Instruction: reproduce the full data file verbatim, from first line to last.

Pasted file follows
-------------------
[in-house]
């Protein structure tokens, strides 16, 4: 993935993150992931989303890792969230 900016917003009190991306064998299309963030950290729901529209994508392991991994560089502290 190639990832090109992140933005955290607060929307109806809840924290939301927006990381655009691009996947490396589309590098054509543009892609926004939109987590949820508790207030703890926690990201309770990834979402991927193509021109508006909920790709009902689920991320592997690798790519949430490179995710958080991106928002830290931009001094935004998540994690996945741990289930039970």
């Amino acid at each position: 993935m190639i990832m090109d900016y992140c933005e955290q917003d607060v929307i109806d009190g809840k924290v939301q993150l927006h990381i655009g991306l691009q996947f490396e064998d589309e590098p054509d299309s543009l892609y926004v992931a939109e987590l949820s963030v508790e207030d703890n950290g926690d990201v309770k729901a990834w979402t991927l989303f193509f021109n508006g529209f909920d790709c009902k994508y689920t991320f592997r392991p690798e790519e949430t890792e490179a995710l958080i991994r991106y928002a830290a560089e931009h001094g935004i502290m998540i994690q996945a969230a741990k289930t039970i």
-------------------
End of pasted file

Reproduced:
[in-house]
């Protein structure tokens, strides 16, 4: 993935993150992931989303890792969230 900016917003009190991306064998299309963030950290729901529209994508392991991994560089502290 190639990832090109992140933005955290607060929307109806809840924290939301927006990381655009691009996947490396589309590098054509543009892609926004939109987590949820508790207030703890926690990201309770990834979402991927193509021109508006909920790709009902689920991320592997690798790519949430490179995710958080991106928002830290931009001094935004998540994690996945741990289930039970």
């Amino acid at each position: 993935m190639i990832m090109d900016y992140c933005e955290q917003d607060v929307i109806d009190g809840k924290v939301q993150l927006h990381i655009g991306l691009q996947f490396e064998d589309e590098p054509d299309s543009l892609y926004v992931a939109e987590l949820s963030v508790e207030d703890n950290g926690d990201v309770k729901a990834w979402t991927l989303f193509f021109n508006g529209f909920d790709c009902k994508y689920t991320f592997r392991p690798e790519e949430t890792e490179a995710l958080i991994r991106y928002a830290a560089e931009h001094g935004i502290m998540i994690q996945a969230a741990k289930t039970i």